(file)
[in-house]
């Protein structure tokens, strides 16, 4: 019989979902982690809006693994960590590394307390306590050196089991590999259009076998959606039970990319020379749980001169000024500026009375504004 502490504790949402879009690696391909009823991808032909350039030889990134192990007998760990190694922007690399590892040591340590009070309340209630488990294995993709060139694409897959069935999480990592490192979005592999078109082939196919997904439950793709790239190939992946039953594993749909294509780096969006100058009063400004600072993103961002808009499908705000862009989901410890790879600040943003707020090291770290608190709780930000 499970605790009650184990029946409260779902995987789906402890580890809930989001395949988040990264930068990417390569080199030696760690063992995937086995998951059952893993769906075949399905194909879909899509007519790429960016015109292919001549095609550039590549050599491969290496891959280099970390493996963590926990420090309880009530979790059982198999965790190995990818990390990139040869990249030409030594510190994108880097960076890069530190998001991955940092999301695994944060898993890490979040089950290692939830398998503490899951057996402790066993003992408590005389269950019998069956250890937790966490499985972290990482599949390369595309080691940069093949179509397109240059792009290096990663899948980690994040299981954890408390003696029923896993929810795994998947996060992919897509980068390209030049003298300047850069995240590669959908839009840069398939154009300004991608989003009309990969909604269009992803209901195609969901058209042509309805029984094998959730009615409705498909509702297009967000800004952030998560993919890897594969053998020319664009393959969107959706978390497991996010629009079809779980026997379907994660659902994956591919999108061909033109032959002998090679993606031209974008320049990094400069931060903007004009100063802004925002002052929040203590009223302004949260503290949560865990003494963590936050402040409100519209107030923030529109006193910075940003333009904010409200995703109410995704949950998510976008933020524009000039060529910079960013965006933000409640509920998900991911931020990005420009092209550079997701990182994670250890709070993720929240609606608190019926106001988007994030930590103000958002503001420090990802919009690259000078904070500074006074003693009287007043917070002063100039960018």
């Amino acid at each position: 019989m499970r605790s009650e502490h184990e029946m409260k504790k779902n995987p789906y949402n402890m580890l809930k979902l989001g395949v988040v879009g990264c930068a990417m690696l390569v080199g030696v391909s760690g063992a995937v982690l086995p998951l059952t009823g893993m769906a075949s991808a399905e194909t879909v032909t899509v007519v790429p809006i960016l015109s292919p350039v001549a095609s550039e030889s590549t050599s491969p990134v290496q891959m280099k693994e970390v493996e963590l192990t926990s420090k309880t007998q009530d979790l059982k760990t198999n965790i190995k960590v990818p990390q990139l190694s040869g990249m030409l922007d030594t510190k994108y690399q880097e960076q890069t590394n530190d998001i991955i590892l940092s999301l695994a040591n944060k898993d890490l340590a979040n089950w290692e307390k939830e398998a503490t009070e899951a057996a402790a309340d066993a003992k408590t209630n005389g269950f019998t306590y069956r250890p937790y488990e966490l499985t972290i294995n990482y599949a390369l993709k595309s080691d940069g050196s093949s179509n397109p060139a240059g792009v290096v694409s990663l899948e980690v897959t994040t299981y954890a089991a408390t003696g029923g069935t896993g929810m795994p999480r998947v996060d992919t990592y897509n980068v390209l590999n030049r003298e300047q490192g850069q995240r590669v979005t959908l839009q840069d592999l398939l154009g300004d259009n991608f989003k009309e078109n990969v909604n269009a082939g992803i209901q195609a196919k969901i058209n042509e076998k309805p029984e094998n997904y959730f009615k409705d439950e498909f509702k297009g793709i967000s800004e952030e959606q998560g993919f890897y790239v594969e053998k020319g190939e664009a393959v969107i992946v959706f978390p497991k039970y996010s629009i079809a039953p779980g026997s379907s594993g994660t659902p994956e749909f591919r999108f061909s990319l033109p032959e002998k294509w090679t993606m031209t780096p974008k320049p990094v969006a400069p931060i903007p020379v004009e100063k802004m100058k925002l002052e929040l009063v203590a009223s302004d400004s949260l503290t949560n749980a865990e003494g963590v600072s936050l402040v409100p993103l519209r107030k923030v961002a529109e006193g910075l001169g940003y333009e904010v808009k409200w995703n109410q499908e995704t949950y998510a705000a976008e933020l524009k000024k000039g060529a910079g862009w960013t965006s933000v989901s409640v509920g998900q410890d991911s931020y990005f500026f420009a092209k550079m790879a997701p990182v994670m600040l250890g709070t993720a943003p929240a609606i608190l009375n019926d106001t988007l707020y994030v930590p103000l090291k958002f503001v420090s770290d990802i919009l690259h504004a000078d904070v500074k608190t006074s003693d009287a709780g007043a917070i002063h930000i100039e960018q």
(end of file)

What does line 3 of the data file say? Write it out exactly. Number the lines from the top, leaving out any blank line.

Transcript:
């Amino acid at each position: 019989m499970r605790s009650e502490h184990e029946m409260k504790k779902n995987p789906y949402n402890m580890l809930k979902l989001g395949v988040v879009g990264c930068a990417m690696l390569v080199g030696v391909s760690g063992a995937v982690l086995p998951l059952t009823g893993m769906a075949s991808a399905e194909t879909v032909t899509v007519v790429p809006i960016l015109s292919p350039v001549a095609s550039e030889s590549t050599s491969p990134v290496q891959m280099k693994e970390v493996e963590l192990t926990s420090k309880t007998q009530d979790l059982k760990t198999n965790i190995k960590v990818p990390q990139l190694s040869g990249m030409l922007d030594t510190k994108y690399q880097e960076q890069t590394n530190d998001i991955i590892l940092s999301l695994a040591n944060k898993d890490l340590a979040n089950w290692e307390k939830e398998a503490t009070e899951a057996a402790a309340d066993a003992k408590t209630n005389g269950f019998t306590y069956r250890p937790y488990e966490l499985t972290i294995n990482y599949a390369l993709k595309s080691d940069g050196s093949s179509n397109p060139a240059g792009v290096v694409s990663l899948e980690v897959t994040t299981y954890a089991a408390t003696g029923g069935t896993g929810m795994p999480r998947v996060d992919t990592y897509n980068v390209l590999n030049r003298e300047q490192g850069q995240r590669v979005t959908l839009q840069d592999l398939l154009g300004d259009n991608f989003k009309e078109n990969v909604n269009a082939g992803i209901q195609a196919k969901i058209n042509e076998k309805p029984e094998n997904y959730f009615k409705d439950e498909f509702k297009g793709i967000s800004e952030e959606q998560g993919f890897y790239v594969e053998k020319g190939e664009a393959v969107i992946v959706f978390p497991k039970y996010s629009i079809a039953p779980g026997s379907s594993g994660t659902p994956e749909f591919r999108f061909s990319l033109p032959e002998k294509w090679t993606m031209t780096p974008k320049p990094v969006a400069p931060i903007p020379v004009e100063k802004m100058k925002l002052e929040l009063v203590a009223s302004d400004s949260l503290t949560n749980a865990e003494g963590v600072s936050l402040v409100p993103l519209r107030k923030v961002a529109e006193g910075l001169g940003y333009e904010v808009k409200w995703n109410q499908e995704t949950y998510a705000a976008e933020l524009k000024k000039g060529a910079g862009w960013t965006s933000v989901s409640v509920g998900q410890d991911s931020y990005f500026f420009a092209k550079m790879a997701p990182v994670m600040l250890g709070t993720a943003p929240a609606i608190l009375n019926d106001t988007l707020y994030v930590p103000l090291k958002f503001v420090s770290d990802i919009l690259h504004a000078d904070v500074k608190t006074s003693d009287a709780g007043a917070i002063h930000i100039e960018q």